A few months ago the markets were confident we were approaching the end of big interest rate hikes and that after the summer central banks such as the US Federal Reserve would begin to ease their monetary policy. However, due to persistently high inflation, especially core inflation, the markets have adjusted their view which goes some way to explaining the recent crypto market volatility.
As cryptocurrency is touted as an inflation hedge and an alternative form of money, users are often confused or surprised to discover that over the short term it reacts in the same way the stock market does. This is mainly due to the low liquidity in the crypto market and the fact that it’s still very early in the overall lifespan of the technology.
Bitcoin was first released in January 2009, whereas Ethereum was released in July 2015. As well as still being extremely early in its development, crypto has never been through market conditions resembling those that we’re experiencing today.
Although policymakers want to be seen as being in control and confident, the reality is that they’re facing a combination of unprecedented situations which they have no idea how to solve. For instance, to survive the lockdowns vast swathes of money was printed and handed out to businesses and individuals.
The lockdowns stopped supply chains from functioning meanwhile people were at home with extra time and money. This combination proved disastrous for inflation, causing prices to skyrocket, and a deluge of job vacancies to appear when businesses restarted. To try and counter this, central banks began to raise interest rates in the hope that it would deprive businesses of money to fund new jobs and dissuade people from buying things on credit.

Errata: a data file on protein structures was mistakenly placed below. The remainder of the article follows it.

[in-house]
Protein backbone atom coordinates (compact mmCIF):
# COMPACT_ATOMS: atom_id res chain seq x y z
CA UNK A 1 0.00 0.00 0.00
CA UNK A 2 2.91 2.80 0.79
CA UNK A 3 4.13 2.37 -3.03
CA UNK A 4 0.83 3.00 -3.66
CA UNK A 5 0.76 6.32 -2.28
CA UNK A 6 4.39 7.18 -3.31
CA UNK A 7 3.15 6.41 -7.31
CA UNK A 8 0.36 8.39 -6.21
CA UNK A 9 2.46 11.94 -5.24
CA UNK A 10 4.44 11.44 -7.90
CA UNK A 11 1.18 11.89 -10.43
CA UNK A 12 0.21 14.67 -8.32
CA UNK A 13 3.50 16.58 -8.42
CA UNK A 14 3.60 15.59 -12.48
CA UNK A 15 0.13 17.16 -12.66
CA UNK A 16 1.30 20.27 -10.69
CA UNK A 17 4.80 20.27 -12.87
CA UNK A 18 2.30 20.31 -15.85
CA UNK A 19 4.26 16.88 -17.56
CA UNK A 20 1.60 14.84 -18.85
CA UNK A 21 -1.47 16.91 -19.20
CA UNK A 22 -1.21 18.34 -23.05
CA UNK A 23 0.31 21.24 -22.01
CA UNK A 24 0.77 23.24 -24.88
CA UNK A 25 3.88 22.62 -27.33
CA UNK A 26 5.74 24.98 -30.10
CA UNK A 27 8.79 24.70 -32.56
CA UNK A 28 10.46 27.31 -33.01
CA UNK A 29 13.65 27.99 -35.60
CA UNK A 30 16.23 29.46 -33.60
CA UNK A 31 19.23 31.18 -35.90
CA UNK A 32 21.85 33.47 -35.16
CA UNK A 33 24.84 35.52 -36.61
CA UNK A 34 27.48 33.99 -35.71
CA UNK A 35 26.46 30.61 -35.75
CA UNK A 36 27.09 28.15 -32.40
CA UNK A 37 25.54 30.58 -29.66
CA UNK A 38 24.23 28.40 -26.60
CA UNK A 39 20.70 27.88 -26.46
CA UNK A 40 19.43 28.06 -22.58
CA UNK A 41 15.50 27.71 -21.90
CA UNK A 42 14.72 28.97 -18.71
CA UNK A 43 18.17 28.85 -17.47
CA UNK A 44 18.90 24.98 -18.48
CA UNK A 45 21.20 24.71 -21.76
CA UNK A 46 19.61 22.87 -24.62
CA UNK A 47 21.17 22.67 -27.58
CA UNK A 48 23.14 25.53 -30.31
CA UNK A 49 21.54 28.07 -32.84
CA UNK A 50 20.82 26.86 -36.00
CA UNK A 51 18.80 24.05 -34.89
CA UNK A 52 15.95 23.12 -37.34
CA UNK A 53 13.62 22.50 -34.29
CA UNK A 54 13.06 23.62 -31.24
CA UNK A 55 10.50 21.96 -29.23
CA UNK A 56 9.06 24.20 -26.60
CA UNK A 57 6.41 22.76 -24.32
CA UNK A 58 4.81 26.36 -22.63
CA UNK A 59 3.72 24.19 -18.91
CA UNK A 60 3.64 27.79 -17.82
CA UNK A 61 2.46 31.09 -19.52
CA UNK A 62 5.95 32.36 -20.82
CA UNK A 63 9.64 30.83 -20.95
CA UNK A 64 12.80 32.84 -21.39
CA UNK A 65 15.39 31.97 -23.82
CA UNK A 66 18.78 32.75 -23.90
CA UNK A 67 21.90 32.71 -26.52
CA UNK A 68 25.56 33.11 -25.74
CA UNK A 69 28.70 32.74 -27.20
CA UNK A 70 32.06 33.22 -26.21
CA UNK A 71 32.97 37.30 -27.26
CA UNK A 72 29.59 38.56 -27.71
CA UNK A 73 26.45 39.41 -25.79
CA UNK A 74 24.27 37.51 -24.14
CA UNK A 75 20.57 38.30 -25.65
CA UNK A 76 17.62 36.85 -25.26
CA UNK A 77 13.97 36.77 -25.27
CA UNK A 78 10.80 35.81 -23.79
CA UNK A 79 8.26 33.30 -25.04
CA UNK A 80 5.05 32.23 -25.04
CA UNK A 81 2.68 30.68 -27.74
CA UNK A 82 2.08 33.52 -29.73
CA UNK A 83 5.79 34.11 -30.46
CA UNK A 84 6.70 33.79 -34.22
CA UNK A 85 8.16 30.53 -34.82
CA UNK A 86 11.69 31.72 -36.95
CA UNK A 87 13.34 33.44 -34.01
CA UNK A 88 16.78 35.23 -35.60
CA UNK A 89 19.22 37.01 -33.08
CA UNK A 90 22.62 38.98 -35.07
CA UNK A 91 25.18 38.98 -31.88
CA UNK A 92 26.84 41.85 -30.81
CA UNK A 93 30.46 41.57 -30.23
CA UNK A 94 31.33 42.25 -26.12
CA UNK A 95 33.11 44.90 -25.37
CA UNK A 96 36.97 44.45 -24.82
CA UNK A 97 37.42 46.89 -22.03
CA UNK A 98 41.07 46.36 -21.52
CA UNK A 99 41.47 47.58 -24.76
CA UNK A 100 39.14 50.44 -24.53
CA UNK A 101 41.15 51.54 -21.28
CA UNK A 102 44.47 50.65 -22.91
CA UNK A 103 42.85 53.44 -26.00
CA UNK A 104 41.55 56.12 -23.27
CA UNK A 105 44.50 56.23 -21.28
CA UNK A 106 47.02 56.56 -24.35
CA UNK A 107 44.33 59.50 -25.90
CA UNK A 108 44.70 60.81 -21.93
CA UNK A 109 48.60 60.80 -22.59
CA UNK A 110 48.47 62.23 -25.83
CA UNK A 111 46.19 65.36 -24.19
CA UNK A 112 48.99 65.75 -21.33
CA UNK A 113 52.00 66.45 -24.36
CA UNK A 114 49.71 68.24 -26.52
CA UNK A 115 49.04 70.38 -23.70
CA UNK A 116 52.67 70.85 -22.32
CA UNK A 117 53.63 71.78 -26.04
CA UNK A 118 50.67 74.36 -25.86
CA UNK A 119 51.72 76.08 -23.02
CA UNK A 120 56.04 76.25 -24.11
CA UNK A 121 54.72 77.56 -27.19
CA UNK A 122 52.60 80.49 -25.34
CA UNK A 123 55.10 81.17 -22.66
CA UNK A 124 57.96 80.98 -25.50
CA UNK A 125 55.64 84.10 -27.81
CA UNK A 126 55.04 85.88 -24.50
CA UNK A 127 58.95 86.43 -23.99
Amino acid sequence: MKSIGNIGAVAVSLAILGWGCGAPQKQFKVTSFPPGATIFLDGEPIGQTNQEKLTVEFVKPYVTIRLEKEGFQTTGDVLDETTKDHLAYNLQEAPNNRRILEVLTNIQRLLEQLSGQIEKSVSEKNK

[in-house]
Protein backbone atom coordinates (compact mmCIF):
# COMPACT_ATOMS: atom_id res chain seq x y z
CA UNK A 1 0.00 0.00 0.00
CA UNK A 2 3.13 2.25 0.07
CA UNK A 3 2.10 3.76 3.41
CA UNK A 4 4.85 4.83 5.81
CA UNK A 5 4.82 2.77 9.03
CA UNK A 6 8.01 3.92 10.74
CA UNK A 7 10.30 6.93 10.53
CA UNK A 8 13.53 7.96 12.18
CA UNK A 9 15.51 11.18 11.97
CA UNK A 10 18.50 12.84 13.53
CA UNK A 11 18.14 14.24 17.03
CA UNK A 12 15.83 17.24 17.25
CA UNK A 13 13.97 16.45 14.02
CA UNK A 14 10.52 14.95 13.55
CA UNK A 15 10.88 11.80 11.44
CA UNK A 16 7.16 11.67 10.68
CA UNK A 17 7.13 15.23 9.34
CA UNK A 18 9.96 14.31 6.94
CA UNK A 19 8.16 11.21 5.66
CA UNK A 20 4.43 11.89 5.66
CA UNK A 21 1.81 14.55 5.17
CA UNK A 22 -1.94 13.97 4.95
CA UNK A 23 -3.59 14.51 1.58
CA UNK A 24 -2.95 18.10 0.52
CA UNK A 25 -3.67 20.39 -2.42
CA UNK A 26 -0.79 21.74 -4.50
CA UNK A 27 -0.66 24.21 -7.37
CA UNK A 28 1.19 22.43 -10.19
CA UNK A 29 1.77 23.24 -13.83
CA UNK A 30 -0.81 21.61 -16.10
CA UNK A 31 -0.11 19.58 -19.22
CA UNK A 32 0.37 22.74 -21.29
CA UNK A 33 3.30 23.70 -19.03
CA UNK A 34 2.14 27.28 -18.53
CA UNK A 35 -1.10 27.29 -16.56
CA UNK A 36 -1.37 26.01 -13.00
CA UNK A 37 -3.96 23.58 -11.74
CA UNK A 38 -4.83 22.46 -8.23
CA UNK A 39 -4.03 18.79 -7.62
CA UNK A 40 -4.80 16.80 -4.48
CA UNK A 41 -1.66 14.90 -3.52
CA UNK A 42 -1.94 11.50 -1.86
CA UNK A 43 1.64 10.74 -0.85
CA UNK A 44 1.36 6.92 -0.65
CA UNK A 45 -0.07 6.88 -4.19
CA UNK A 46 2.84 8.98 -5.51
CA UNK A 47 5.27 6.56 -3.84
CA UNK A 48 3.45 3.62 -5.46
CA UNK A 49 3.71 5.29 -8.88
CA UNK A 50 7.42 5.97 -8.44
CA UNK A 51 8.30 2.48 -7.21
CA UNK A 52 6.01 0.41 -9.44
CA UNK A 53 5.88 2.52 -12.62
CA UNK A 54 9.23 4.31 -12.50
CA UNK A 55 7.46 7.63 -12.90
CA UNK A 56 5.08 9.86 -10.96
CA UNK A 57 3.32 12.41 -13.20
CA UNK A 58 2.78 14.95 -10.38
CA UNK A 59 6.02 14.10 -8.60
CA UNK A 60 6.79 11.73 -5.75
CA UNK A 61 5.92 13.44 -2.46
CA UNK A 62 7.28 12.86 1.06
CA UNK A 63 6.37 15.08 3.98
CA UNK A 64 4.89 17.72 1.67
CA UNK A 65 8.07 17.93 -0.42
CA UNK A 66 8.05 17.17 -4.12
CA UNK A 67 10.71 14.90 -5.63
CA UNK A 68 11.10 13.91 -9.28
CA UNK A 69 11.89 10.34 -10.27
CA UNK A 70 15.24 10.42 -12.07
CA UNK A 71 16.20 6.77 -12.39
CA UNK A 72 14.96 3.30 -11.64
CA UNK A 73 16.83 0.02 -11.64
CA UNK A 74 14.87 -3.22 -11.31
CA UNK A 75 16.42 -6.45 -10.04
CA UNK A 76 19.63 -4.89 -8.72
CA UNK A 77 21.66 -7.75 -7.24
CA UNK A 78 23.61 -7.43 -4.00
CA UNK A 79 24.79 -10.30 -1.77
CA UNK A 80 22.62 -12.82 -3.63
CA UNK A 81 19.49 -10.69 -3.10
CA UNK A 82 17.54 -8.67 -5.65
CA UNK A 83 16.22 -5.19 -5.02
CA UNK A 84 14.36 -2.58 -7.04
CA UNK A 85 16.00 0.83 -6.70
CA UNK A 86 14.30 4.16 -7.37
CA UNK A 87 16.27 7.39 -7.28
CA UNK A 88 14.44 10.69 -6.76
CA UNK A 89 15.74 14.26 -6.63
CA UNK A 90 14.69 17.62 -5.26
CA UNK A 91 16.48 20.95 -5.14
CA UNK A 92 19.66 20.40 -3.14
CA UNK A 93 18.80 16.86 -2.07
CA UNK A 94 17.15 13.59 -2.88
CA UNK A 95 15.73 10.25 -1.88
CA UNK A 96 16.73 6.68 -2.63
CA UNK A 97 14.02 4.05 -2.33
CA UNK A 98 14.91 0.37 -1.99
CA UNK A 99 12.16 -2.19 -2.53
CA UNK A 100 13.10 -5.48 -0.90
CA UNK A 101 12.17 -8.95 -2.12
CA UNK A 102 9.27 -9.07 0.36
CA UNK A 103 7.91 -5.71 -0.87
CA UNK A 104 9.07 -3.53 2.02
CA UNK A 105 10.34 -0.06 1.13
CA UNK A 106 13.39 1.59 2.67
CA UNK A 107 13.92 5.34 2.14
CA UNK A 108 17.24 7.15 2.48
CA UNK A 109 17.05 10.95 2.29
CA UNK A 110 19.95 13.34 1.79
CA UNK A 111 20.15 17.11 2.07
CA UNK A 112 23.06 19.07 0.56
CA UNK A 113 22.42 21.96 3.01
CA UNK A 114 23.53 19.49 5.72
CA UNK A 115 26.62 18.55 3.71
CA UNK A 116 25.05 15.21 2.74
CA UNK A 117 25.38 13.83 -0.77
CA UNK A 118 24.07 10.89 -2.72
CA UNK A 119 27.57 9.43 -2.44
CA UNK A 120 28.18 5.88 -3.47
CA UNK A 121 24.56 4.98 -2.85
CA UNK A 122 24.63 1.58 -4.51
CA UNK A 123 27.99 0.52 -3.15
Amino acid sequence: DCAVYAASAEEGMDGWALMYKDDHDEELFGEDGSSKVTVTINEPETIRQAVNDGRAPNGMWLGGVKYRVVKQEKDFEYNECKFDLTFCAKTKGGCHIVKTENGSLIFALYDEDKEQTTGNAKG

The specific aim of central banks is to slow money creation by private banks, increase unemployment, and plunge their economies into recession. This self-inflicted harm may appear counterproductive, but they see it as the lesser of two evils. Out-of-control inflation can easily devastate an economy and cause a far more catastrophic collapse than a short recession.
Their main difficulty however is that while they’re increasing interest rates they’re also faced with increasing energy costs due to sanctions imposed on Russia. To combat this many governments are simultaneously tightening monetary policy at the same time as easing it. Ironically both measures are aimed at reducing inflation but they’re leading to widespread confusion in the markets as to what the overall outcome of these conflicting policies will be.
In the US for instance, to keep soaring fuel costs down President Biden has been releasing 1 million barrels of fuel a day from the Strategic Petroleum Reserve, which is now at its lowest level since December 1984. This is due to end at the start of October and prices will inevitably increase, leading to higher inflation.
In the UK, the government is imposing price caps on the wholesale cost of energy to prevent consumers and businesses from financial ruin. The only way they can achieve this is to print more money to pay for the difference between their cap and the true market cost of the energy being used.
A similar approach has been announced by the EU which has allocated $278 billion to be used to achieve price caps, pay suppliers to keep costs down, or even as direct payments to the public to help them with rising bills. If the solution is simply printing money without solving the supply side issues it will invariably lead to higher inflation.
It’s very difficult for economists to see a way out of the present inflation problem when taking all these factors into account. As a result, markets are likely to remain risk-off for the next few months. Most commentators now believe it will be Spring 2023 at the very earliest before we start to see central banks stop or begin to reverse their interest rate hikes.
What this means for the crypto markets is that volatility is likely to continue for the next few months. The good news is that this may not result in significantly lower values for tokens. It may be that we continue to chop sideways with occasional dramatic ups and downs. The bad news is that the crypto winter still has a while to go before we can enjoy the excitement of the next bull run.